Millennials more rent burdened than past generations


Affordable housing can be difficult to find, and Millennials spend more on rent and fewer are homeowners than previous generations. (Benjamin Conboy | The DePaulia)

Millennials, those between the ages of 22 and 40, are the subject of a great deal of stereotypes: they’re politically active, they’re engaged with technology, and want instant gratification.

But those who study housing in the U.S. are drawing increased attention to another thing that makes Millennials stand out – an economic trend that is so unique compared to generations: Millennials are renting their places of residence far more than they’re buying them. On average, Millennials spend $92,600, or 45 percent, of their income on rent before they turn 30, according to a study by rental search website RENTCafé that analyzed data from the U.S. Census Bureau.

In comparison Generation X, which includes people aged 41 to 52, spent 41 percent of their income, or $82,200, on rent between the age of 22 and 30. Baby boomers, or those aged 53 to 71, spent just 36 percent of their income, or $71,000, on rent.

Experts say there are multiple factors influencing why millennials are opting to rent rather than buy residential properties, and one of them is the lingering burden of student loan debt.

The Student Loan Report in October 2017 found that there is more than $1.4 trillion in outstanding student loan debt that is shared among over 44 million borrowers in the U.S. Equally gruesome, 61.22 percent of the collegiate class of 2016 graduated with student loan debt, as public school graduates left college with $16,066 in student debt on average, while private school graduates left college with $19,257.

“Increased levels of student loan debt (…) affects debt-to-income ratios and the ability to save for a down payment, both key underwriting criteria when applying for a mortgage,” said Geoff Smith, Executive Director of the Institute for Housing Studies.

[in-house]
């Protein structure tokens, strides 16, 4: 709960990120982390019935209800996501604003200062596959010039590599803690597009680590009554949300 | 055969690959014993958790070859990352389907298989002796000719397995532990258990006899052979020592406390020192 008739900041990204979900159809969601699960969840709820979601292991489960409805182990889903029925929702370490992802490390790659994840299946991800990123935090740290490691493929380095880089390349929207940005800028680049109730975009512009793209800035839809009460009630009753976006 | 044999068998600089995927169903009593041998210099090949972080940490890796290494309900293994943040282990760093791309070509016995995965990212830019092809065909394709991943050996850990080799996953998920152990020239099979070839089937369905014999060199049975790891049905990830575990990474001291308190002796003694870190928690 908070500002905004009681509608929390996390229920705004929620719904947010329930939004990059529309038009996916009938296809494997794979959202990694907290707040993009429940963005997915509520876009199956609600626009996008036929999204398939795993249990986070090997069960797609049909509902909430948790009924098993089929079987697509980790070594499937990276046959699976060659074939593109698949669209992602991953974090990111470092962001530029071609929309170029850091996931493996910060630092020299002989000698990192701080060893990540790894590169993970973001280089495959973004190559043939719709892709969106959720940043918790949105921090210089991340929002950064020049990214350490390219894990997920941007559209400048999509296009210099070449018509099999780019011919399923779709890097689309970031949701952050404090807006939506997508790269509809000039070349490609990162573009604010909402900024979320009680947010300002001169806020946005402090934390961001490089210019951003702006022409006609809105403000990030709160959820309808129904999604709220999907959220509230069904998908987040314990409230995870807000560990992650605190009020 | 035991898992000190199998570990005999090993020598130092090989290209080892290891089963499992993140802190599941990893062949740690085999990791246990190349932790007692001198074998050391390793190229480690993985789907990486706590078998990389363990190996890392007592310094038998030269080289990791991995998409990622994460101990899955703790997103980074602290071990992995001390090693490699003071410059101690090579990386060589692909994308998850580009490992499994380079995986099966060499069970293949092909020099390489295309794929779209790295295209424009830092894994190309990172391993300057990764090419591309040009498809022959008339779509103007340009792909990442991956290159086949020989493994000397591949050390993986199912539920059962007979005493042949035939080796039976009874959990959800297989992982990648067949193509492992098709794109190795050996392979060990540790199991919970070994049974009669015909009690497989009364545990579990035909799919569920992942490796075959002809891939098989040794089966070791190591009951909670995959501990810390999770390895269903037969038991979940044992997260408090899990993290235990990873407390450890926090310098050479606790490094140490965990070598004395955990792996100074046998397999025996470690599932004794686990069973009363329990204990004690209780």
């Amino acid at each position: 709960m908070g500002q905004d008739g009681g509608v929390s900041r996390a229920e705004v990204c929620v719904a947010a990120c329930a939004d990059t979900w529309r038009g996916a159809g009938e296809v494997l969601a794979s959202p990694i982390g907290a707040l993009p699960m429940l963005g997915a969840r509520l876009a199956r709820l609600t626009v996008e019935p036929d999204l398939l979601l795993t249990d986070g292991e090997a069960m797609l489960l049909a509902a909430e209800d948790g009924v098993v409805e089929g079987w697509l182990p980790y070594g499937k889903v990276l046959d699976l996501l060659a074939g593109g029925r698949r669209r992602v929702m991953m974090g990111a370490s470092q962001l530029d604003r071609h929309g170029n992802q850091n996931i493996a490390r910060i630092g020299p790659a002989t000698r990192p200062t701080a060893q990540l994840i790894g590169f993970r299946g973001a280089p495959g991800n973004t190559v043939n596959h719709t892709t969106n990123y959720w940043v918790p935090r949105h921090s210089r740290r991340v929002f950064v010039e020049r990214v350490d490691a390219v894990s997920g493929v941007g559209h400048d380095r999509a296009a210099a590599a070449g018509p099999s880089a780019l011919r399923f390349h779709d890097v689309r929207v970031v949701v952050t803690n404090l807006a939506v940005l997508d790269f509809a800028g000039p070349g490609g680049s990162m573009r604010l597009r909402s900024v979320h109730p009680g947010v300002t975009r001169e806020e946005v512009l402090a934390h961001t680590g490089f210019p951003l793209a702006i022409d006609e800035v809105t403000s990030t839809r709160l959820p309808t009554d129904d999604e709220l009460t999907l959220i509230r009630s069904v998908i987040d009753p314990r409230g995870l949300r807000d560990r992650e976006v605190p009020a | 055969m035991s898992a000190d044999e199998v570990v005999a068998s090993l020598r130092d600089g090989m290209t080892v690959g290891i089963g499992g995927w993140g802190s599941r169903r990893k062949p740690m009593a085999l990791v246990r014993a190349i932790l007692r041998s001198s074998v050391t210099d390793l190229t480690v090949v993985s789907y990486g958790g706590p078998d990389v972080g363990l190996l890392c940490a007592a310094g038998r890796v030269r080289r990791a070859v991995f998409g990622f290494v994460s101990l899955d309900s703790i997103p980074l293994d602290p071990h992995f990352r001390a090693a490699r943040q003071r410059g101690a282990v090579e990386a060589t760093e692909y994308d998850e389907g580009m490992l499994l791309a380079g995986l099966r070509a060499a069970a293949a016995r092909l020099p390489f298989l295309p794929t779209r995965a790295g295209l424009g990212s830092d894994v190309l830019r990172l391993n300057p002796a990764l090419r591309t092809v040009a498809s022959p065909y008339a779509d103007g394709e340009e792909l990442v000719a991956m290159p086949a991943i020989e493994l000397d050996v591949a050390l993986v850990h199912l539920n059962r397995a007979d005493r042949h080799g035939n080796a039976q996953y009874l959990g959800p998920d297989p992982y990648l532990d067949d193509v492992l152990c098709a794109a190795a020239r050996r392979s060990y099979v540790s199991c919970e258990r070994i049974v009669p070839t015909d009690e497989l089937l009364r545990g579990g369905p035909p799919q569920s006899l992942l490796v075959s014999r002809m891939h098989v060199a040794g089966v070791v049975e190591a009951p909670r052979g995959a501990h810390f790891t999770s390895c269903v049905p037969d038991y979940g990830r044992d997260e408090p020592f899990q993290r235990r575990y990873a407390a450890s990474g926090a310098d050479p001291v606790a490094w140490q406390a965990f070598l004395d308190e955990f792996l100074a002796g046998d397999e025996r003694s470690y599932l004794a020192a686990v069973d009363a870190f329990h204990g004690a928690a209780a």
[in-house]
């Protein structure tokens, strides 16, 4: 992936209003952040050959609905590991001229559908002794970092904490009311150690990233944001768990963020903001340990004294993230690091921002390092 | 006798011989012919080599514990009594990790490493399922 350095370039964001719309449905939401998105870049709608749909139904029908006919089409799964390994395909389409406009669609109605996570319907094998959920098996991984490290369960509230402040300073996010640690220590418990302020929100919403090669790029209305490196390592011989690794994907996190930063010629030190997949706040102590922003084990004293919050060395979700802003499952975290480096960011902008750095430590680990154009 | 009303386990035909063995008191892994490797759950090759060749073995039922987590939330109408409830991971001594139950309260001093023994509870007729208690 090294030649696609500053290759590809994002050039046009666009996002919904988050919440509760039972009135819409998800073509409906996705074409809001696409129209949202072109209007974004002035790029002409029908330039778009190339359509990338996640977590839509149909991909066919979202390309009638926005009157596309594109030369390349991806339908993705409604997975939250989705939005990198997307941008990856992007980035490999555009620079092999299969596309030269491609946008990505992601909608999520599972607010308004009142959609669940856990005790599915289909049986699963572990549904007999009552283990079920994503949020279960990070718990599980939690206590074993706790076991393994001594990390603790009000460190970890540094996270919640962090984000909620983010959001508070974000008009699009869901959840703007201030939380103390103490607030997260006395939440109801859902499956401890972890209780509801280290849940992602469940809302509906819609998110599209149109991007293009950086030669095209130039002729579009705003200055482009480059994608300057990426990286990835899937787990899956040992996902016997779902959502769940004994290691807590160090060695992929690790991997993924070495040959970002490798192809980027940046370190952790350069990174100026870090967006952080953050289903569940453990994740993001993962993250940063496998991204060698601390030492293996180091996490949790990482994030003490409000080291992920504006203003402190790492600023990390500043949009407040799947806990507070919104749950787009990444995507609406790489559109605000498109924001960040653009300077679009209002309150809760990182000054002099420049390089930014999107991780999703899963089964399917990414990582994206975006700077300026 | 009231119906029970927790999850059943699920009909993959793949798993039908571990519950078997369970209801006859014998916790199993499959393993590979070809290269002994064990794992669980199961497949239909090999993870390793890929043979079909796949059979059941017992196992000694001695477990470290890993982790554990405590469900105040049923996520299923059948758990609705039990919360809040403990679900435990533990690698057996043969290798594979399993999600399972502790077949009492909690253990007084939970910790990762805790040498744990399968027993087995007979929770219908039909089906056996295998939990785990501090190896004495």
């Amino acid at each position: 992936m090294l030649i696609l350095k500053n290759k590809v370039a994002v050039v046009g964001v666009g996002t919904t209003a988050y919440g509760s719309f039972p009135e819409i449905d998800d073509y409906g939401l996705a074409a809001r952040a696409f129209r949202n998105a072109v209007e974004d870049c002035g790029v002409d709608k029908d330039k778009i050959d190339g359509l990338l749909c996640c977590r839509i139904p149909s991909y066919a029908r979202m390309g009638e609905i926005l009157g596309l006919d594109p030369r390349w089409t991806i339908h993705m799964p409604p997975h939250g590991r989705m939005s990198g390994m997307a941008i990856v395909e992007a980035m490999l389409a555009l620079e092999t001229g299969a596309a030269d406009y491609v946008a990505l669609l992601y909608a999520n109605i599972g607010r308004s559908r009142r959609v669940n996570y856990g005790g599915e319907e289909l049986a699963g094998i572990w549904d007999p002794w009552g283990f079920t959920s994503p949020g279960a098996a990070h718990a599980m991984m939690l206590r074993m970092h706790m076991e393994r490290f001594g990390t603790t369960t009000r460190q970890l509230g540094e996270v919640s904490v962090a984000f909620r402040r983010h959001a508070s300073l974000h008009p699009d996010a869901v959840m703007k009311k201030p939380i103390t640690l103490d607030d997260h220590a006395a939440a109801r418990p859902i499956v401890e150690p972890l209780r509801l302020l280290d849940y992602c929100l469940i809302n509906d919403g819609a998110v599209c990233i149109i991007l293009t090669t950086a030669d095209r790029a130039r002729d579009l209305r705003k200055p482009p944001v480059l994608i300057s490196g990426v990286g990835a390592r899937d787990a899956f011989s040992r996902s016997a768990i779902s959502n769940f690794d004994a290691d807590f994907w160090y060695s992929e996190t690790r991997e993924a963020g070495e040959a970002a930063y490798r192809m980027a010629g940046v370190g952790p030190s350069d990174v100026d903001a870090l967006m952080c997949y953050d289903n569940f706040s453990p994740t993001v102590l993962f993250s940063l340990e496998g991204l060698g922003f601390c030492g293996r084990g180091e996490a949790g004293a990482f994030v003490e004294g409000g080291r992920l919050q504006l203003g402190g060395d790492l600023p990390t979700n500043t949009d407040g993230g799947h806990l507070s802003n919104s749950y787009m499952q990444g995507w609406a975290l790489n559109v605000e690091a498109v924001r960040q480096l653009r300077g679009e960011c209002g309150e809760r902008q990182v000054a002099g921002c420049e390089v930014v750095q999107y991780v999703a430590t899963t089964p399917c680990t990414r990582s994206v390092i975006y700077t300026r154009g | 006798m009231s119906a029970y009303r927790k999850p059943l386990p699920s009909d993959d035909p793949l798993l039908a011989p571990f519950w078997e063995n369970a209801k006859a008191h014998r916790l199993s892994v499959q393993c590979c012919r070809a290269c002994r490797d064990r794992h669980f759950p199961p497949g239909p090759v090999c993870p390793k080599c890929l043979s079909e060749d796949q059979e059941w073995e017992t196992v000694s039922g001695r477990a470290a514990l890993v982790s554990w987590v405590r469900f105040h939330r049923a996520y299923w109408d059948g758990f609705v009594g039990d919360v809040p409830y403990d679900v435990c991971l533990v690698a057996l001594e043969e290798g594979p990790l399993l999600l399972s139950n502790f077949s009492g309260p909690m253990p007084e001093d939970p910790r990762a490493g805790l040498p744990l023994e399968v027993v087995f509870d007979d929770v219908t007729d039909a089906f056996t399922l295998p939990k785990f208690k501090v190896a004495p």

According to the American Community Survey from the U.S. Census, the home ownership rate plunged from 65.9 percent down to 48.6 percent from 2000 to 2015 for people aged 25 to 34. Consequently, the decline in millennial homeownership could negatively impact the real estate market and overall wealth accumulation.

“Owning housing means the early stage of wealth accumulation since mortgage includes the interest payment and amortization,” said Jin Man Lee, Research Director of the Institute for Housing Studies. “The lack of owning of housing will impact on the consumption patterns for millennials. They will spend more for current spending instead of future consumption. Less accumulation of wealth means less security on their future consumption, which will result in uneven consumption patterns in their life.”

Additionally, the combination of millennials renting more and carrying more student loan debt could cause housing sizes to shrink and lead to some changes in mortgages.

“If the trend of millennials carrying more debt continues, we are likely to see both condos and houses getting smaller in the longer term,” said Bill Conway, an adjunct real estate professor. In the future there could be “perhaps more flexible mortgage standards to account for millennials carrying more debt than their parents.”

Additionally, Smith says other factors affecting the lack of home buying among millennials “include delaying certain lifestyle decisions like getting married or having children until later in life,” both of which can  “trigger new housing needs (that are) more aligned with homeownership.”

Aside from rent being a financial burden on a national level, the burden is even problematic for DePaul students who live off-campus on the North Side of Chicago, which are among the highest in the city. The average rent of a one-bedroom apartment in Lincoln Park was $1,690 as of September 2017, while the average rent of a two-bedroom unit stood at $2,500 as of April 2017, according to the apartment hunting website Domu. In Lakeview, the monthly cost of a one-bedroom unit stood at $1,560 and $2,125 for a two-bedroom residence.

Steph Lehocky, a senior who works part-time to help pay for her off-campus apartment, says the amount of income she spends on rent often keeps her away from recreations in the city.

“Paying rent is a huge responsibility, and at times very stressful,” Lehocky said. “At times paying rent out of pocket does hinder activities I would love to do in Chicago. Since there are so many opportunities to do really cool things, paying rent does sometimes hold me back.”

Lehocky also mentioned that paying for rent as a student can limit future savings.

“The cost of living is so expensive and it’s hard to save for the future,” Lehocky said. “People still have to work hard to continue to support themselves and pay for the necessities and recreational needs they have.”

Even though renting is a popular option for the younger generation, that doesn’t mean millennials won’t ever come to own their own residential units.

“As renting affordability continues to be an issue, this may push households who are able to buy towards considering homeownership,” Smith said.